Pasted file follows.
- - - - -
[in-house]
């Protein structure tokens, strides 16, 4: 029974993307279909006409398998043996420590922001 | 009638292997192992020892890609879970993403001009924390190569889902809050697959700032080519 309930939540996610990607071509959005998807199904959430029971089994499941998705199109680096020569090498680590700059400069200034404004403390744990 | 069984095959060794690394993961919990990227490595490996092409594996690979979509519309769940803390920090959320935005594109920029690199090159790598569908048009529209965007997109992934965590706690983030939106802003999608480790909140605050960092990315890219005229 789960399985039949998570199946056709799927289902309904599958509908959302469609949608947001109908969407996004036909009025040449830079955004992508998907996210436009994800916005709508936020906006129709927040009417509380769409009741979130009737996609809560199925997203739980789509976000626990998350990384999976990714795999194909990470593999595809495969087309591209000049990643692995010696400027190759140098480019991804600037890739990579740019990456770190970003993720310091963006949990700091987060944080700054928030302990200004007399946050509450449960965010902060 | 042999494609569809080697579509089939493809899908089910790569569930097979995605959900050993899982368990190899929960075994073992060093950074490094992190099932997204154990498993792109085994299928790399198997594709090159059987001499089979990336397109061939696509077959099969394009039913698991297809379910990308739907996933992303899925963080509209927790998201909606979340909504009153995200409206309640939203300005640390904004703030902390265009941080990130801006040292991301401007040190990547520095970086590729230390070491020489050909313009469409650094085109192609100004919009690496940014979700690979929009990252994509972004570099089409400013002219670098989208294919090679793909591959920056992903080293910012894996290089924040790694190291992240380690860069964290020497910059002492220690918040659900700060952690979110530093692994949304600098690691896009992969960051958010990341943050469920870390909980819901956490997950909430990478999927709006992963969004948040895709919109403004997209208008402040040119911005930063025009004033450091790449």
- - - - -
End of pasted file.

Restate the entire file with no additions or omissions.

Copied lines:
[in-house]
């Protein structure tokens, strides 16, 4: 029974993307279909006409398998043996420590922001 | 009638292997192992020892890609879970993403001009924390190569889902809050697959700032080519 309930939540996610990607071509959005998807199904959430029971089994499941998705199109680096020569090498680590700059400069200034404004403390744990 | 069984095959060794690394993961919990990227490595490996092409594996690979979509519309769940803390920090959320935005594109920029690199090159790598569908048009529209965007997109992934965590706690983030939106802003999608480790909140605050960092990315890219005229 789960399985039949998570199946056709799927289902309904599958509908959302469609949608947001109908969407996004036909009025040449830079955004992508998907996210436009994800916005709508936020906006129709927040009417509380769409009741979130009737996609809560199925997203739980789509976000626990998350990384999976990714795999194909990470593999595809495969087309591209000049990643692995010696400027190759140098480019991804600037890739990579740019990456770190970003993720310091963006949990700091987060944080700054928030302990200004007399946050509450449960965010902060 | 042999494609569809080697579509089939493809899908089910790569569930097979995605959900050993899982368990190899929960075994073992060093950074490094992190099932997204154990498993792109085994299928790399198997594709090159059987001499089979990336397109061939696509077959099969394009039913698991297809379910990308739907996933992303899925963080509209927790998201909606979340909504009153995200409206309640939203300005640390904004703030902390265009941080990130801006040292991301401007040190990547520095970086590729230390070491020489050909313009469409650094085109192609100004919009690496940014979700690979929009990252994509972004570099089409400013002219670098989208294919090679793909591959920056992903080293910012894996290089924040790694190291992240380690860069964290020497910059002492220690918040659900700060952690979110530093692994949304600098690691896009992969960051958010990341943050469920870390909980819901956490997950909430990478999927709006992963969004948040895709919109403004997209208008402040040119911005930063025009004033450091790449």